• The diligence of our talented employees and their never-wavering standards to construct the perfect footwear accompanies every phase of product development. Our service regarding every aspect of the footwear takes into account this standard.

LOWA celebrates its 100th anniversary in 2023. Let’s look back at the many decisive phases and the history of the outdoor shoe specialist.
  • 1923


    Lorenz Wagner sets up his own shoe shop in 1923. He purchases an initial set of equipment and expands the business. More and more employees produce the company’s Bavarian Haferl shoes and mountaineering and ski footwear.

  • 1930


    The company begins to run out of space, and its first small factory building is erected. Josef Lederer, the man who would later become the son-in-law and successor at the company, joins the shoe factory as an apprentice in February of this year.

  • 1933


    The National Socialists come to power. In the same year, Lorenz Wagner becomes the First Mayor of Jetzendorf and employs 17 people in his “Ilmtaler Sportschuhfabrik”.

  • 1936


    The factory grows, and its machines are powered by a 13-horsepower electric motor. Made of leather, the ski boots of the first generation are named after individual mountains.

  • 1937


    The company runs into commercial difficulties, and Lorenz Wagner resigns from his position as mayor for this reason. He is reappointed mayor of Jetzendorf five years later and remains in the position until 1945.

  • 1939


    Following the outbreak of World War II in 1939, the factory produces footwear used by mountain infantry soldiers. The shoe and leather industry throughout Germany was placed under central control in 1934 and quotas were set as part of this change. Shoemakers like Lorenz Wagner (and his brothers) enjoy a special status in National Socialist economic policies, which focused on self-sufficiency and equipment, because they produce the needed work shoes and boots.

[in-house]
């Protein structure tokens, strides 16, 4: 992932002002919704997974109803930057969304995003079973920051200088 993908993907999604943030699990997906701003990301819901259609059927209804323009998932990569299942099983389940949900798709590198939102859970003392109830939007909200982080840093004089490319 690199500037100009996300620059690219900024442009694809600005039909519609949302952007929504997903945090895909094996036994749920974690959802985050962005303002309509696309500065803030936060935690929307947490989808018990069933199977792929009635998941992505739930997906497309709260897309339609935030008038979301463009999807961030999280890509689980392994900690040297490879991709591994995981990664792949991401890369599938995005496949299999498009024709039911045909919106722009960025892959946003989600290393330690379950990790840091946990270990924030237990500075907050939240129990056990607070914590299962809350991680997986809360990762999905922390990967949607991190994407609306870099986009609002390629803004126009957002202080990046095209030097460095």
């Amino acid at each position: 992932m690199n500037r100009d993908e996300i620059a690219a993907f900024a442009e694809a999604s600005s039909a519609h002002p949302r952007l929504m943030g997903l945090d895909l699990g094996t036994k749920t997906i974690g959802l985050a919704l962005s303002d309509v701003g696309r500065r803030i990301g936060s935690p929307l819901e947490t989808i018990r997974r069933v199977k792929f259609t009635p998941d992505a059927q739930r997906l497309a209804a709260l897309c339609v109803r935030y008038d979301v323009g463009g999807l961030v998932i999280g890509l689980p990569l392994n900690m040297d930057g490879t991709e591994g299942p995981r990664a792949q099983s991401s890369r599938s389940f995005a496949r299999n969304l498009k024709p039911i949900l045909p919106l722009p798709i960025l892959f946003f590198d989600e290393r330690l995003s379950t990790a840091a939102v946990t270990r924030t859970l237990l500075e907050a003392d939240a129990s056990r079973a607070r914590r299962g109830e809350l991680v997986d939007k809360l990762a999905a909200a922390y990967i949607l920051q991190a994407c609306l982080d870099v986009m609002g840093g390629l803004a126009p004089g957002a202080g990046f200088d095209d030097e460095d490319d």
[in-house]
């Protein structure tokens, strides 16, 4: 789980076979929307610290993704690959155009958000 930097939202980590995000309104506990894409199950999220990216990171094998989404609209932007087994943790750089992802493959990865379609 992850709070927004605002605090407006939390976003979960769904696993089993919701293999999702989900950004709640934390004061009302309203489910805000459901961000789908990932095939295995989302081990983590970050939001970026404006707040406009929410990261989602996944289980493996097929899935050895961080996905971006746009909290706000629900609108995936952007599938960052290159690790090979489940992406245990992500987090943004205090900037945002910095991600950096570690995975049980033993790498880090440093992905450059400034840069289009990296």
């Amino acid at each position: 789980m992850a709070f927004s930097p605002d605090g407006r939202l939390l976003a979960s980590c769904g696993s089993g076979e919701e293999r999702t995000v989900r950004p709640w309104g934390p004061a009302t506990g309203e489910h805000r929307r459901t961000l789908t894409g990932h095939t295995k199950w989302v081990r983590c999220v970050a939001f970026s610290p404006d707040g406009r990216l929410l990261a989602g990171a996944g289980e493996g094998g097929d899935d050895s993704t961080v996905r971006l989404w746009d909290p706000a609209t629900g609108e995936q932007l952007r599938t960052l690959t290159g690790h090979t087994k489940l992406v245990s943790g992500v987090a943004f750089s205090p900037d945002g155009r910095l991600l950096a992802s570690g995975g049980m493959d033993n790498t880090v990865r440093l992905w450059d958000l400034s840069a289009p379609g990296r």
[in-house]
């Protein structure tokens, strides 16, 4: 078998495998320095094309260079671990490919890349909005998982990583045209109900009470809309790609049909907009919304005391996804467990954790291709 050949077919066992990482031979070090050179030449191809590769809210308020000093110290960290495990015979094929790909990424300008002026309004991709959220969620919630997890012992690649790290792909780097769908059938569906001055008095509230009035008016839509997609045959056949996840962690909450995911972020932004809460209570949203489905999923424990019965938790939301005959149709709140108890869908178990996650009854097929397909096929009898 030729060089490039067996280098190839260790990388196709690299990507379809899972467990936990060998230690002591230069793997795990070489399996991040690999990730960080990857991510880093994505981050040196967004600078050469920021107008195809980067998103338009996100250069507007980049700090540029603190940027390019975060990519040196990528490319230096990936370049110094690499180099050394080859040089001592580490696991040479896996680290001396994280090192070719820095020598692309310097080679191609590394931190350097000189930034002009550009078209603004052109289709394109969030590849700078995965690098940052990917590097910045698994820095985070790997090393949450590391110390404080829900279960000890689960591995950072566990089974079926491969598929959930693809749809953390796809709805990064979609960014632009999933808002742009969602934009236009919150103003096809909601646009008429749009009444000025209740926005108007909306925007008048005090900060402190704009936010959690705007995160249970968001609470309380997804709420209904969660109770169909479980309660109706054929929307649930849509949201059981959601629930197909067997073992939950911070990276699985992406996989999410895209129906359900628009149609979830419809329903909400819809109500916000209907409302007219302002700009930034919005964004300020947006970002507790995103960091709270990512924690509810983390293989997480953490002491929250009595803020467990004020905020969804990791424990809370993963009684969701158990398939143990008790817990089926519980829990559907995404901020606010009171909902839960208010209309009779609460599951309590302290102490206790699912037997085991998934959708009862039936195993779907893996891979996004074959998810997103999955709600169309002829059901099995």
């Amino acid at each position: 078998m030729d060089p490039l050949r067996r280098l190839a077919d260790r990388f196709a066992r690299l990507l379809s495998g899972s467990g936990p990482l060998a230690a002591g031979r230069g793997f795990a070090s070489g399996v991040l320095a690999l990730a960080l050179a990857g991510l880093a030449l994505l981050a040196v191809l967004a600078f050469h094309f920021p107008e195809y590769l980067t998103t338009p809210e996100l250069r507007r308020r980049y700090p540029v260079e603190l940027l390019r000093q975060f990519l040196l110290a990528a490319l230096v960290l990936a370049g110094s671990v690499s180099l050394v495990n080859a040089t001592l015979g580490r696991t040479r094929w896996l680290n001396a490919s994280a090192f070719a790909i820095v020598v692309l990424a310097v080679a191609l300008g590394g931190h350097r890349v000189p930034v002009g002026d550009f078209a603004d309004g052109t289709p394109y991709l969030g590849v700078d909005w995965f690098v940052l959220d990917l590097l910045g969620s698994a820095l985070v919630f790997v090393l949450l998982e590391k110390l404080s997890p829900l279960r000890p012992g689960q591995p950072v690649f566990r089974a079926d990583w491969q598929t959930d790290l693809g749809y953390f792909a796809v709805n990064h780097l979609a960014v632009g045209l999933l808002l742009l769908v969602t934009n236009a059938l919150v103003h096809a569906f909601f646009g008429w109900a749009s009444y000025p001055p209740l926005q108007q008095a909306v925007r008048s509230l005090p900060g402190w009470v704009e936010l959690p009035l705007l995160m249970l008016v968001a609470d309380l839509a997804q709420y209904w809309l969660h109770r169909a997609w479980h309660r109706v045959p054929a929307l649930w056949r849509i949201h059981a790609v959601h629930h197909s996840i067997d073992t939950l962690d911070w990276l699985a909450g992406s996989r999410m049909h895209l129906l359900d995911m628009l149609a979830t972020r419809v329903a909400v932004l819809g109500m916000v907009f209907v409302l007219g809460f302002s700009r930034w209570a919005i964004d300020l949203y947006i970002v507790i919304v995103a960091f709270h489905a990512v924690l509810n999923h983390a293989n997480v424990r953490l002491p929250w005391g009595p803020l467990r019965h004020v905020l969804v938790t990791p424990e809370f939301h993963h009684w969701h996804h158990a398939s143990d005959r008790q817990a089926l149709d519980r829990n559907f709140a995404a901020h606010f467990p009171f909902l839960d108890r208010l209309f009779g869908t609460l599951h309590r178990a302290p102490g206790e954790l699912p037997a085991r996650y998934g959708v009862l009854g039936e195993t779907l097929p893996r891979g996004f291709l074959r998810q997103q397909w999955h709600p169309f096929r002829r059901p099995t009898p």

• 1944


    Up to 30 French prisoners of war from the Moosburg main camp work at Lorenz Wagner’s shoe factory during the war. They reside in the postal hall of Jetzendorf. The relationship between the forced workers and their employer is apparently good: Following Germany’s capitulation in 1945, the French say complementary things to the Americans about the Jetzendorf company.

  • 1948


    Operations and the product range are expanded during the postwar years. The shoe factory is given a new name during this period as well: LO(renz) WA(gner).

  • 1952


    LOWA experiences a crisis. The Korean conflict causes the availability and prices of leather to swing sharply, and the company miscalculates. The former apprentice Josef Lederer, who was managing director by this time, and Lorenz’s daughter Berta, the head of sales, rescue the company. Josef and Berta marry on 5 July.

  • 1953


    LOWA KG is established on 13 February 1957. Josef Lederer and his brother-in-law Josef Wagner become personally liable partners. Berti Lederer acts as limited partner. The new marketing strategy: LOWA focuses on collaboration with experienced mountain climbers and provides the equipment used during expeditions to the world’s highest mountains during the following years.

  • 1962


    The “mountaineering and ski boots with a kick” are a hit, and LOWA continues to grow. At this point, the company employs 95 people and generates turnover of about DM 2.5 million.